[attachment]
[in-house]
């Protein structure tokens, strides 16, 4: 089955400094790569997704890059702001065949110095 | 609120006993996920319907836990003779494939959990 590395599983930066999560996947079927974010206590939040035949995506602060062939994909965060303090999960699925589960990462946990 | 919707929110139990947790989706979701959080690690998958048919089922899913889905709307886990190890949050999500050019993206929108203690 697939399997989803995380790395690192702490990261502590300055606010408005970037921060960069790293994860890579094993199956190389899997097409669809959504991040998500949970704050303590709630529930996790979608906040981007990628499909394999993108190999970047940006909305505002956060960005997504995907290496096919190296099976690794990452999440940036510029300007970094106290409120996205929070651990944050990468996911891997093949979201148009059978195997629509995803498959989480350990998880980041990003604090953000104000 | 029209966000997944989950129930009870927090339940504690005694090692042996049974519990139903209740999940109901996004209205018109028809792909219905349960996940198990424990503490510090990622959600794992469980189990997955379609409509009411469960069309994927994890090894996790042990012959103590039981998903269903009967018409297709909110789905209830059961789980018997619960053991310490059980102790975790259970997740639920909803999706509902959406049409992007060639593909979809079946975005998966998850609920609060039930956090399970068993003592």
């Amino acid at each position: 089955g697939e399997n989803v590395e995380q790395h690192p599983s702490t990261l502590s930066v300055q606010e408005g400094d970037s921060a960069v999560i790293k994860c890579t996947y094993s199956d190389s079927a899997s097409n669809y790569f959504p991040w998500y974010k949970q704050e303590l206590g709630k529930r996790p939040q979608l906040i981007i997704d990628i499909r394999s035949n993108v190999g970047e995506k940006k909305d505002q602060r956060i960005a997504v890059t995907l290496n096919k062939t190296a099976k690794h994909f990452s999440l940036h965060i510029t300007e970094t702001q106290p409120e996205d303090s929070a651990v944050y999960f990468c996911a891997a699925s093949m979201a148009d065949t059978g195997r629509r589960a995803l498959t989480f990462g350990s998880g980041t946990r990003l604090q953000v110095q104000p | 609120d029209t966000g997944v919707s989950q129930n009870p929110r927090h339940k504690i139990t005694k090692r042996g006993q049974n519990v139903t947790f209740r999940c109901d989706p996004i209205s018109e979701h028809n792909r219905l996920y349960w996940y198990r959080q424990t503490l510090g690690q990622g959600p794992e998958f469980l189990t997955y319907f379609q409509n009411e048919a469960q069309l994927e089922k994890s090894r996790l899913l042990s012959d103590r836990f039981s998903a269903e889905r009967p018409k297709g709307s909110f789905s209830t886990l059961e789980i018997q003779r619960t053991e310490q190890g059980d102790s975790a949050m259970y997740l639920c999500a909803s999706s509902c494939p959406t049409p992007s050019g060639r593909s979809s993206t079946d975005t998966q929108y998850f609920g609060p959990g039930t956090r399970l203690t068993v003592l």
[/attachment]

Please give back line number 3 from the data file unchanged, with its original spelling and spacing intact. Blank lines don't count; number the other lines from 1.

């Amino acid at each position: 089955g697939e399997n989803v590395e995380q790395h690192p599983s702490t990261l502590s930066v300055q606010e408005g400094d970037s921060a960069v999560i790293k994860c890579t996947y094993s199956d190389s079927a899997s097409n669809y790569f959504p991040w998500y974010k949970q704050e303590l206590g709630k529930r996790p939040q979608l906040i981007i997704d990628i499909r394999s035949n993108v190999g970047e995506k940006k909305d505002q602060r956060i960005a997504v890059t995907l290496n096919k062939t190296a099976k690794h994909f990452s999440l940036h965060i510029t300007e970094t702001q106290p409120e996205d303090s929070a651990v944050y999960f990468c996911a891997a699925s093949m979201a148009d065949t059978g195997r629509r589960a995803l498959t989480f990462g350990s998880g980041t946990r990003l604090q953000v110095q104000p | 609120d029209t966000g997944v919707s989950q129930n009870p929110r927090h339940k504690i139990t005694k090692r042996g006993q049974n519990v139903t947790f209740r999940c109901d989706p996004i209205s018109e979701h028809n792909r219905l996920y349960w996940y198990r959080q424990t503490l510090g690690q990622g959600p794992e998958f469980l189990t997955y319907f379609q409509n009411e048919a469960q069309l994927e089922k994890s090894r996790l899913l042990s012959d103590r836990f039981s998903a269903e889905r009967p018409k297709g709307s909110f789905s209830t886990l059961e789980i018997q003779r619960t053991e310490q190890g059980d102790s975790a949050m259970y997740l639920c999500a909803s999706s509902c494939p959406t049409p992007s050019g060639r593909s979809s993206t079946d975005t998966q929108y998850f609920g609060p959990g039930t956090r399970l203690t068993v003592l």